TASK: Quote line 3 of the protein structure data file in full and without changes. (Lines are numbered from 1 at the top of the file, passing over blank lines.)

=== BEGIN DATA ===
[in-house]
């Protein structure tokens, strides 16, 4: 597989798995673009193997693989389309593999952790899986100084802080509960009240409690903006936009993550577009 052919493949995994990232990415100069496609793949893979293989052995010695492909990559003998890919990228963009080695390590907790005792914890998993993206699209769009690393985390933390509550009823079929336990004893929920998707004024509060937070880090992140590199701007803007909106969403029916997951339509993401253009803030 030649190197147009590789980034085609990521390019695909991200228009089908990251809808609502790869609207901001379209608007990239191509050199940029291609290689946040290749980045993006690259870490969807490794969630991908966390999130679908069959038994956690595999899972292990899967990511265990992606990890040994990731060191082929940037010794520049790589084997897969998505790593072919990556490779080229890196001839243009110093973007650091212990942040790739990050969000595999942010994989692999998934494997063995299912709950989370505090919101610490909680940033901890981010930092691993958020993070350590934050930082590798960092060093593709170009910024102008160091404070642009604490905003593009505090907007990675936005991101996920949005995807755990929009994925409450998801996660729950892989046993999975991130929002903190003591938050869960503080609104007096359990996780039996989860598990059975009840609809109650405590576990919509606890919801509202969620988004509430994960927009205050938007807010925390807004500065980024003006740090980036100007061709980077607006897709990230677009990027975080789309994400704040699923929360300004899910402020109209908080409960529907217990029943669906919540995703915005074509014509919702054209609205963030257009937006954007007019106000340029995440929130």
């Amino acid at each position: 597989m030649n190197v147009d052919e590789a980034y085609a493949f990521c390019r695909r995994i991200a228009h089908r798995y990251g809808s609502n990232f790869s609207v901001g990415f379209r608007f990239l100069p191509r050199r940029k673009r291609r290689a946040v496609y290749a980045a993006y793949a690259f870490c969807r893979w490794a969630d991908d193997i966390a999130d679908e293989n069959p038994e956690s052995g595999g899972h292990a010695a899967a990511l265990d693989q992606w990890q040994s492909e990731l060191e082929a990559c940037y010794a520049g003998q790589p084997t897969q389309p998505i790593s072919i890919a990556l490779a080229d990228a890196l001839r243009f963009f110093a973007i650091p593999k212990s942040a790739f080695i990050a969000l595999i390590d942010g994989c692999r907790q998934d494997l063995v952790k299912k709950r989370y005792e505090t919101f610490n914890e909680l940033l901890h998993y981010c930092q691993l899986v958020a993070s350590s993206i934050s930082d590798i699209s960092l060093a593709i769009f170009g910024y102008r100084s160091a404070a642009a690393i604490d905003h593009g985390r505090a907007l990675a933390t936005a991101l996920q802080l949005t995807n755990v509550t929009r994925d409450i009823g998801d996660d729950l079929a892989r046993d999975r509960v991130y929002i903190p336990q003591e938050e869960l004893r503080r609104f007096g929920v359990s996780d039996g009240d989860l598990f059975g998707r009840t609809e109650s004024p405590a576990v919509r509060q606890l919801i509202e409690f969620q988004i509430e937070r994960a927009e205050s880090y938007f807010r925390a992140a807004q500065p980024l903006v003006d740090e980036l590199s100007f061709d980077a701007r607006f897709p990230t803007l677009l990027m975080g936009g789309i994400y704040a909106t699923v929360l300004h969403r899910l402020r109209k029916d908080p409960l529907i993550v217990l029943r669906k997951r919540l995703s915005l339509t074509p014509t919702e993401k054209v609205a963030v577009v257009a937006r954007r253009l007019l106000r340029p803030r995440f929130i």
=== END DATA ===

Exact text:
């Amino acid at each position: 597989m030649n190197v147009d052919e590789a980034y085609a493949f990521c390019r695909r995994i991200a228009h089908r798995y990251g809808s609502n990232f790869s609207v901001g990415f379209r608007f990239l100069p191509r050199r940029k673009r291609r290689a946040v496609y290749a980045a993006y793949a690259f870490c969807r893979w490794a969630d991908d193997i966390a999130d679908e293989n069959p038994e956690s052995g595999g899972h292990a010695a899967a990511l265990d693989q992606w990890q040994s492909e990731l060191e082929a990559c940037y010794a520049g003998q790589p084997t897969q389309p998505i790593s072919i890919a990556l490779a080229d990228a890196l001839r243009f963009f110093a973007i650091p593999k212990s942040a790739f080695i990050a969000l595999i390590d942010g994989c692999r907790q998934d494997l063995v952790k299912k709950r989370y005792e505090t919101f610490n914890e909680l940033l901890h998993y981010c930092q691993l899986v958020a993070s350590s993206i934050s930082d590798i699209s960092l060093a593709i769009f170009g910024y102008r100084s160091a404070a642009a690393i604490d905003h593009g985390r505090a907007l990675a933390t936005a991101l996920q802080l949005t995807n755990v509550t929009r994925d409450i009823g998801d996660d729950l079929a892989r046993d999975r509960v991130y929002i903190p336990q003591e938050e869960l004893r503080r609104f007096g929920v359990s996780d039996g009240d989860l598990f059975g998707r009840t609809e109650s004024p405590a576990v919509r509060q606890l919801i509202e409690f969620q988004i509430e937070r994960a927009e205050s880090y938007f807010r925390a992140a807004q500065p980024l903006v003006d740090e980036l590199s100007f061709d980077a701007r607006f897709p990230t803007l677009l990027m975080g936009g789309i994400y704040a909106t699923v929360l300004h969403r899910l402020r109209k029916d908080p409960l529907i993550v217990l029943r669906k997951r919540l995703s915005l339509t074509p014509t919702e993401k054209v609205a963030v577009v257009a937006r954007r253009l007019l106000r340029p803030r995440f929130i």